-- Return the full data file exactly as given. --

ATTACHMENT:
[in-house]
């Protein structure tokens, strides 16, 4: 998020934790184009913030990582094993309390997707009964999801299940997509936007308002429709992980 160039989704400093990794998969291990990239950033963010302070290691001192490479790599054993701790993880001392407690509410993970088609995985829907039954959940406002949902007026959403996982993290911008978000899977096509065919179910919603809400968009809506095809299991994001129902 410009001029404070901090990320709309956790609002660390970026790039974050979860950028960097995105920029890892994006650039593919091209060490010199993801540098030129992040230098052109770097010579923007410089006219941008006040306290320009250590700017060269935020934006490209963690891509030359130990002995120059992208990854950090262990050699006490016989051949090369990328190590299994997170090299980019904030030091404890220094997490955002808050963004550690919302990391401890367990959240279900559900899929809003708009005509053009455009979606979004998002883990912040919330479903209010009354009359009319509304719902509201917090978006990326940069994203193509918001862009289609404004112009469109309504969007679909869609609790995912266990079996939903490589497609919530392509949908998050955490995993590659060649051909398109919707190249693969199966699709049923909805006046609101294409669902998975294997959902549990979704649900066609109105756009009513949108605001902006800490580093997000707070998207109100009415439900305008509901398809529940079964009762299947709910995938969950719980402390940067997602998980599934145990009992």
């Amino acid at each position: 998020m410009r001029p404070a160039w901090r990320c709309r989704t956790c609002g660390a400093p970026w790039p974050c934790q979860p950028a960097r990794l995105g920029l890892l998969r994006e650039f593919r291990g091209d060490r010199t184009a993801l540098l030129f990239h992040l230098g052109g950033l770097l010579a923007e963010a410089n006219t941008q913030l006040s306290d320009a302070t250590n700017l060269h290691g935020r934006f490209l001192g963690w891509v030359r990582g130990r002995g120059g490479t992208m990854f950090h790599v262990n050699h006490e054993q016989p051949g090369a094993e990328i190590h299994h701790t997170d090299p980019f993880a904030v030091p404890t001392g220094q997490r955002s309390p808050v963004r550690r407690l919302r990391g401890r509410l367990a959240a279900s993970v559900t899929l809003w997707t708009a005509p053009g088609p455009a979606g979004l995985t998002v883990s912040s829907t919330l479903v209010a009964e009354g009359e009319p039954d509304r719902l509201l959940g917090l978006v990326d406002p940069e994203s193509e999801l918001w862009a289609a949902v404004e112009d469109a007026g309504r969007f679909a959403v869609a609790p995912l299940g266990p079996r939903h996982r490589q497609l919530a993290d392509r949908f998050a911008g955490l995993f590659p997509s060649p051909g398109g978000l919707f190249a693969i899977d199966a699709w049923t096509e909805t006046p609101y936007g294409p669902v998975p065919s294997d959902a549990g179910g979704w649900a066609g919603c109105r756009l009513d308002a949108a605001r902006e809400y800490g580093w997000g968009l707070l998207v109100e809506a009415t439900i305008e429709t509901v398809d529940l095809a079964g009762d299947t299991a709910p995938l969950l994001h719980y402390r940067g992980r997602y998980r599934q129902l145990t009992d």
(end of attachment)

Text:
[in-house]
């Protein structure tokens, strides 16, 4: 998020934790184009913030990582094993309390997707009964999801299940997509936007308002429709992980 160039989704400093990794998969291990990239950033963010302070290691001192490479790599054993701790993880001392407690509410993970088609995985829907039954959940406002949902007026959403996982993290911008978000899977096509065919179910919603809400968009809506095809299991994001129902 410009001029404070901090990320709309956790609002660390970026790039974050979860950028960097995105920029890892994006650039593919091209060490010199993801540098030129992040230098052109770097010579923007410089006219941008006040306290320009250590700017060269935020934006490209963690891509030359130990002995120059992208990854950090262990050699006490016989051949090369990328190590299994997170090299980019904030030091404890220094997490955002808050963004550690919302990391401890367990959240279900559900899929809003708009005509053009455009979606979004998002883990912040919330479903209010009354009359009319509304719902509201917090978006990326940069994203193509918001862009289609404004112009469109309504969007679909869609609790995912266990079996939903490589497609919530392509949908998050955490995993590659060649051909398109919707190249693969199966699709049923909805006046609101294409669902998975294997959902549990979704649900066609109105756009009513949108605001902006800490580093997000707070998207109100009415439900305008509901398809529940079964009762299947709910995938969950719980402390940067997602998980599934145990009992």
């Amino acid at each position: 998020m410009r001029p404070a160039w901090r990320c709309r989704t956790c609002g660390a400093p970026w790039p974050c934790q979860p950028a960097r990794l995105g920029l890892l998969r994006e650039f593919r291990g091209d060490r010199t184009a993801l540098l030129f990239h992040l230098g052109g950033l770097l010579a923007e963010a410089n006219t941008q913030l006040s306290d320009a302070t250590n700017l060269h290691g935020r934006f490209l001192g963690w891509v030359r990582g130990r002995g120059g490479t992208m990854f950090h790599v262990n050699h006490e054993q016989p051949g090369a094993e990328i190590h299994h701790t997170d090299p980019f993880a904030v030091p404890t001392g220094q997490r955002s309390p808050v963004r550690r407690l919302r990391g401890r509410l367990a959240a279900s993970v559900t899929l809003w997707t708009a005509p053009g088609p455009a979606g979004l995985t998002v883990s912040s829907t919330l479903v209010a009964e009354g009359e009319p039954d509304r719902l509201l959940g917090l978006v990326d406002p940069e994203s193509e999801l918001w862009a289609a949902v404004e112009d469109a007026g309504r969007f679909a959403v869609a609790p995912l299940g266990p079996r939903h996982r490589q497609l919530a993290d392509r949908f998050a911008g955490l995993f590659p997509s060649p051909g398109g978000l919707f190249a693969i899977d199966a699709w049923t096509e909805t006046p609101y936007g294409p669902v998975p065919s294997d959902a549990g179910g979704w649900a066609g919603c109105r756009l009513d308002a949108a605001r902006e809400y800490g580093w997000g968009l707070l998207v109100e809506a009415t439900i305008e429709t509901v398809d529940l095809a079964g009762d299947t299991a709910p995938l969950l994001h719980y402390r940067g992980r997602y998980r599934q129902l145990t009992d």